while we cover the details below, remember that the press release for GDP reports all quarter over quarter percentage changes at an annual rate, which means that they’re expressed as a change a bit over 4 times of that what actually occurred over the 3 month period, and that they only use the prefix “real” to indicate that the change has been adjusted for inflation using prices chained from 2009, and then calculate all percentage changes in this report from those nonsense 2009 dollar figures, which would be better thought of as a quantity indexes…given the misunderstanding evoked by the press release, all the data that we’ll use in reporting on this estimate comes from the pdf for the 2nd estimate of 1st quarter GDP, which is linked to on the sidebar of the BEA press release…specifically, we refer to table 1, which shows the real percentage change in each of the GDP components annually and quarterly since 2012, table 2, which shows the contribution of each of the components to the GDP figures for those months and years, table 3, which shows both the current dollar value and inflation adjusted value of each of the GDP components, table 4, which shows the change in the price indexes for each of the components, and table 5, which shows the quantity indexes for each of the components, which are used to convert current dollar figures into units of output represented by chained dollar amounts…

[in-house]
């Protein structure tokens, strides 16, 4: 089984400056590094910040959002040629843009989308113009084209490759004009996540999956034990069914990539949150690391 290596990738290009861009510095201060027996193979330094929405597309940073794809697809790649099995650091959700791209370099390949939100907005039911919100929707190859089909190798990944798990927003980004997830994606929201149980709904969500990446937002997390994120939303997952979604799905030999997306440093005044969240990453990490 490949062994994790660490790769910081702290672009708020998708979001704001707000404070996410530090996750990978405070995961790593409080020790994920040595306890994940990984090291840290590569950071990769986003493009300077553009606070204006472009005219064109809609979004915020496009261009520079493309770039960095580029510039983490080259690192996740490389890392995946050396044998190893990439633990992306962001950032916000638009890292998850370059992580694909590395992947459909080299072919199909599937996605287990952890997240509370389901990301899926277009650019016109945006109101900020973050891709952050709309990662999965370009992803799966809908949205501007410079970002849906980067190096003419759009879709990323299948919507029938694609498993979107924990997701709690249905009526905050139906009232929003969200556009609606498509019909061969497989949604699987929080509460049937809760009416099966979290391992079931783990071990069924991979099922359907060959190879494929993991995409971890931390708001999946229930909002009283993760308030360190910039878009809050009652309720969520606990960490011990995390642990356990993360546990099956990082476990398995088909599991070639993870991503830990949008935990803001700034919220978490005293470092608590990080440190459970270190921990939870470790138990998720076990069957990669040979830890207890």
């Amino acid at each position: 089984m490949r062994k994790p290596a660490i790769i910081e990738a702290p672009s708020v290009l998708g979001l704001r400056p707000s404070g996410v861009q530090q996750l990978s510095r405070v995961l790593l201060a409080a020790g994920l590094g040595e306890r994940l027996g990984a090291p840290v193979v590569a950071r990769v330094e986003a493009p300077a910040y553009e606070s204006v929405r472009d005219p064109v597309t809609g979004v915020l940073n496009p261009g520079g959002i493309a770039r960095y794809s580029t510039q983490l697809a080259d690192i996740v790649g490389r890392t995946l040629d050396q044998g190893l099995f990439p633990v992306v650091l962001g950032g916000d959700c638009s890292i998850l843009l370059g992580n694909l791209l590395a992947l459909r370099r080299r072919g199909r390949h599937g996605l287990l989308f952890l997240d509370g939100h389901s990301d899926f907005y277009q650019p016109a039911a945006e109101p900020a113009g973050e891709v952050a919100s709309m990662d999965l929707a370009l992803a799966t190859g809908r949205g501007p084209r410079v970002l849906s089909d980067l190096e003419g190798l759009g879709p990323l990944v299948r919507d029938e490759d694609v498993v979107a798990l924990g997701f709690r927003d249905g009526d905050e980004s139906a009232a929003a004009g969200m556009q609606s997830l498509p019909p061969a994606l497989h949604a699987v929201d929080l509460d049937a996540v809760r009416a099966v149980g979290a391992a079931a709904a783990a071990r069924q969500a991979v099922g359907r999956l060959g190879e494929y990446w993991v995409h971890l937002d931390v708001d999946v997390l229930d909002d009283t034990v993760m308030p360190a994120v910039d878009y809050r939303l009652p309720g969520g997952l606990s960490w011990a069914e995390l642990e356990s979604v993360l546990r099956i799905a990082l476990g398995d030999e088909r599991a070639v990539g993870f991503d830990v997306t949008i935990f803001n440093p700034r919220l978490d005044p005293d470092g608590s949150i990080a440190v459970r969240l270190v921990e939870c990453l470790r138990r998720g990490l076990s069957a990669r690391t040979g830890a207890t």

real personal consumption expenditures (PCE), the largest component of GDP, were revised to show growth at a 1.8% annual rate rather than the 1.9% growth rate reported last month, and since the 1st quarter deflator for PCE was negative 2.0%, that means personal spending in current dollars actually shrunk at a 0.2% rate….real consumption of durable goods rose at a 1.1% annual rate, which was unrevised from the advance report, and added just 0.08 percentage points to GDP, as real output of automotive products consumed fell at a 3.9% rate and was a major drag…real consumption of nondurable goods rose at a 0.1% annual rate, revised from the 0.3% decrease reported in the 1st estimate, and added 0.02 percentage points to 1st quarter growth, as real consumption of food and clothing both decreased to hold down non-durable growth, while consumption of services rose at a 2.5% annual rate, revised from the 2.8% rate reported last month, which added 1.13 percentage points to the final GDP tally…almost all of that was in the increases posted by real consumption of health care and utilities in the colder than normal winter, while other types of consumer services made minimal contributions, with a 10.0% decrease in the real consumption expenditures of nonprofit institutions serving households the major negative in this component…